Tuesday, July 21, 2020


Filed under: General — m759 @ 5:13 AM
From “Nabokov’s Crosswords of Composition,” by
Rebecca Freeh-Maciorowski, a paper presented at NEMLA, dated 15 October 2014 —

“In a way, Nabokov’s entire oeuvre might be built upon one all-encompassing ‘crossword,’ a possibility raised by W.W. Rowe when he writes ‘Words and phrases seem faintly but undeniably to catch many others in the prism of their associations and connotations, almost as if Nabokov’s entire oeuvre were planned from the very start’ (viii). Turning to Pale Fire , the work of Simon Rowberry provides evidence of a whole network of ‘themed entries’ within this novel, what Rowberry refers to as ‘the novel’s promiscuous intertextuality.’ Alternately, the points and coordinates that Nabokov refers to constitute the composition’s ‘checked cells.’ The checked cells are the basic mechanism of the crossword puzzle; essentially, they are the guiding force of the entire puzzle, controlling both the construction and solution. These are the cells within the crossword puzzle in which two words intersect. In Nabokov’s compositional crossword, the ‘checked cells’ are those points which combine disparate entities, places of intersection, where objects and themes converge.”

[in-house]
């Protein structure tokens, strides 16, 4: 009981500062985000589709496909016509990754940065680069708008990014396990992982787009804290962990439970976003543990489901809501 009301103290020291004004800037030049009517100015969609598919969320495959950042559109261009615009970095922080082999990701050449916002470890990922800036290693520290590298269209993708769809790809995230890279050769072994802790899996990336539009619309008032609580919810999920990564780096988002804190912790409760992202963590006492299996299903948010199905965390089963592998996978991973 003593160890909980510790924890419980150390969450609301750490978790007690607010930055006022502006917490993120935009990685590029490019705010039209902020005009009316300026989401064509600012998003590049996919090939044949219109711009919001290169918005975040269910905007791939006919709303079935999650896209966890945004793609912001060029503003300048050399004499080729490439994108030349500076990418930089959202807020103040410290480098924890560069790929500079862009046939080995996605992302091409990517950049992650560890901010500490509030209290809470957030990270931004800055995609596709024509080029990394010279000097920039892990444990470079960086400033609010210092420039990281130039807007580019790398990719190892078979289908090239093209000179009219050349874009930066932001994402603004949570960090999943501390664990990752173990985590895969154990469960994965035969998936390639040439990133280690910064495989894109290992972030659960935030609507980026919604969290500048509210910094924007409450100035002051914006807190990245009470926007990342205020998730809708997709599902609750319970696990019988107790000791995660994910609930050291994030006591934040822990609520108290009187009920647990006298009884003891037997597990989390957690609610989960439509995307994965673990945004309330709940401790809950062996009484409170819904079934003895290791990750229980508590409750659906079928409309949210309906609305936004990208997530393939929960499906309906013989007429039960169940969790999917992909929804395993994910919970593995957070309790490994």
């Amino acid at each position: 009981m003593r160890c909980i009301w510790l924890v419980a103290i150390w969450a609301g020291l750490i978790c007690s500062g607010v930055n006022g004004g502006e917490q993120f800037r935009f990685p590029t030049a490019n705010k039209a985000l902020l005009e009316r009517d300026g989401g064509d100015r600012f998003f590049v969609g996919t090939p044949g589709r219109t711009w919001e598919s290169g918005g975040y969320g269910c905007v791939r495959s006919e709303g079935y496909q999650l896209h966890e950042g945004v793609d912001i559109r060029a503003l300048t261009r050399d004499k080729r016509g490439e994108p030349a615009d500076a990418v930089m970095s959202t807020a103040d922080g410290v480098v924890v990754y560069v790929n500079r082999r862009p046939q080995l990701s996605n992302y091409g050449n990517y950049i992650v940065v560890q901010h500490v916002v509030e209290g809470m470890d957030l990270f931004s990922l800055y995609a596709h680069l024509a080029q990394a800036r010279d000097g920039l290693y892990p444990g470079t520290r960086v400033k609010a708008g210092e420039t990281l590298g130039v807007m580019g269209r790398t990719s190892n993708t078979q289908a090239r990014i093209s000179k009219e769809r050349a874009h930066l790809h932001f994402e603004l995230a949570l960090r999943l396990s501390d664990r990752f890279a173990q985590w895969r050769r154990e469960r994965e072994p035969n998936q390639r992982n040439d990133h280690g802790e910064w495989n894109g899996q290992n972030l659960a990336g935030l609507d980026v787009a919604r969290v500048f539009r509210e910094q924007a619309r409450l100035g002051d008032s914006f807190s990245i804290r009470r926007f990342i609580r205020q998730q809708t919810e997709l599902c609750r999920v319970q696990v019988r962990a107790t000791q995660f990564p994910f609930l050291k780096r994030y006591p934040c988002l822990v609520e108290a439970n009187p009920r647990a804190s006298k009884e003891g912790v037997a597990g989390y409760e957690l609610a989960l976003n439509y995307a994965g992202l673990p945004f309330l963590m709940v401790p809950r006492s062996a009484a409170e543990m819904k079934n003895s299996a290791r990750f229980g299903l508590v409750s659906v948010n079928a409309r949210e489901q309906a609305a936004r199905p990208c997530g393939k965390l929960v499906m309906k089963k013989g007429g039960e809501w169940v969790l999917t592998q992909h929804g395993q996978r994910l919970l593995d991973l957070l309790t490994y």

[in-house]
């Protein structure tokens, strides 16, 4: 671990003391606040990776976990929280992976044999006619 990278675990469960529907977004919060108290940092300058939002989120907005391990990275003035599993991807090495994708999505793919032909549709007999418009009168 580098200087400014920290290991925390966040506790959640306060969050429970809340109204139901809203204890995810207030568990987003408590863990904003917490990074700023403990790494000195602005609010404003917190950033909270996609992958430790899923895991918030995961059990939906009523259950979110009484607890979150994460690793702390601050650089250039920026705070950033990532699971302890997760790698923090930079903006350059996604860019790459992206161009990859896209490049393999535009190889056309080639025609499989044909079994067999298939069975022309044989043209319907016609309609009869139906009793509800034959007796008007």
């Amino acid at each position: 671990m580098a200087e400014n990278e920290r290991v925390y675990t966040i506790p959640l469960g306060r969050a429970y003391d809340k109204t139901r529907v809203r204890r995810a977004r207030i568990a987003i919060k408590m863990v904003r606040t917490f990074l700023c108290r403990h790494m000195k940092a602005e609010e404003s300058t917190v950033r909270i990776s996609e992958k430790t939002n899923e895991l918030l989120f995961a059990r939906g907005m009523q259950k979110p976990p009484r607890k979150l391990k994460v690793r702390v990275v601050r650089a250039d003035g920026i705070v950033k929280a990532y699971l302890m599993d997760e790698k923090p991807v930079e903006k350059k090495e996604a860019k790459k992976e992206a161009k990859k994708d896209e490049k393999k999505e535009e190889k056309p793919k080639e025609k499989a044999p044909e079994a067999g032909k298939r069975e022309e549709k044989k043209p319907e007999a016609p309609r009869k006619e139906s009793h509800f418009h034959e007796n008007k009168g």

Rowe, W.W., Nabokov’s Deceptive World , New York University Press, 1971.

Rowberry, Simon, “Pale Fire  as a Hypertextual Network.” 22nd ACM Hypertext Conf., Eindhoven, Netherlands. 6-9 June 2011. Web.

The Rowberry date appears to be, specifically, 8  June 2011:

A Kinbote note — See also this  journal on 8 June 2011.

Update of 3:03 PM ET the same day —

In keeping with Kinbote’s character as an unreliable narrator . . .
Rowberry’s Eindhoven slides  indicate he spoke on 9  June 2011.

See as well the Log24 post  “Historical Fiction” from June 2011.

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